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Chronic Fatigue Syndrome (ME) Sufferers Banned From Giving Blood

The American Red Cross will no longer accept blood from people diagnosed with chronic fatigue syndrome as the U.S. government works to determine if the disorder is tied to a transmissible virus known as XMRV.

About four million Americans donate blood through the Red Cross, which is America’s largest supplier of blood products. Their move comes just a month after UK blood services imposed a similar ban, and reflects an ongoing medical debate over the syndrome, which is marked by extreme fatigue after mental or physical exertion, sleep that fails to refresh, and joint and muscle pain.

“In the interest of patient and donor safety, the American Red Cross will defer indefinitely any donor who reveals during the donor interview that they have been diagnosed” with chronic fatigue syndrome, the group’s statement said. “XMRV infection has been associated in some studies with prostate cancer and chronic fatigue syndrome, but at the present time these disease associations have yet to be confirmed.”

The Red Cross decision goes beyond a June recommendation by the AAB, formerly known as the American Association of Blood Banks, that blood-collecting organisations use donor education materials to actively discourage potential donors diagnosed with chronic fatigue syndrome, or exclude them based on a negative response to the question, “Are you feeling well today?”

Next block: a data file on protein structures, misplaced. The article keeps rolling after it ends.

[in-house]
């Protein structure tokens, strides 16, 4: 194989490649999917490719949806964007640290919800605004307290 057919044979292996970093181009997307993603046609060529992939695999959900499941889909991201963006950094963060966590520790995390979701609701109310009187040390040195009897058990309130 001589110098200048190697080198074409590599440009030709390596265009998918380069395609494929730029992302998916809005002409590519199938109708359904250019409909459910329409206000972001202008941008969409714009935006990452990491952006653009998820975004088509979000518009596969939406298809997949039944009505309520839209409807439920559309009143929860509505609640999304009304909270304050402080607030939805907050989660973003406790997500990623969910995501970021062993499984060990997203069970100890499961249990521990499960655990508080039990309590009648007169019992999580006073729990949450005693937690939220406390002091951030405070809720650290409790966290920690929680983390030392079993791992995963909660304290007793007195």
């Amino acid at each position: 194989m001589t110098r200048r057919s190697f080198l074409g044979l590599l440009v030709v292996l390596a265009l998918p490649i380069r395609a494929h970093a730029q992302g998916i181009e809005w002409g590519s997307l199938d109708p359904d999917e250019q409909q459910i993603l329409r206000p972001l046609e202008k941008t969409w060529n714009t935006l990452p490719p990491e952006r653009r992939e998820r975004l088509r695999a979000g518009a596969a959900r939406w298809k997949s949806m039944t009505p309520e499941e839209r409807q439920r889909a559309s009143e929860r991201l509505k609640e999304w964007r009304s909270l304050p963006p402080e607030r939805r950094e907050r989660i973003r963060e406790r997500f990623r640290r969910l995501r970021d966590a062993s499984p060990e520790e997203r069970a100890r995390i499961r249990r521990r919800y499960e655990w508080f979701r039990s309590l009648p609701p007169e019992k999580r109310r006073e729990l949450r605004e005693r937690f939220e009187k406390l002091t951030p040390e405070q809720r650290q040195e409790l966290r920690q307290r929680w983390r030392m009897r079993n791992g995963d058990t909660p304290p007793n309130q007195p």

“The Red Cross has implemented the AABB recommendations and has gone further to implement indefinite deferral for donors who reveal a history of a medical diagnosis,” the Red Cross said. “There is currently insufficient data to conclude that XMRV is transmitted through blood transfusion. However, the National Heart, Lung and Blood Institute Task force is conducting research to determine the frequency of the virus in the donor population, whether it is transfusion-transmitted, and whether recipients become infected and develop the disease.”

There is no widely accepted cure for chronic fatigue syndrome, and currently no medicines are approved to treat this condition. More than 1 million Americans have chronic fatigue syndrome.

We do not endorse any research, studies or sources mentioned within our blogs and comments. Furthermore, we do not endorse any medical advice provided, and would strongly recommend anyone seeking medical advice to contact their local healthcare provider.

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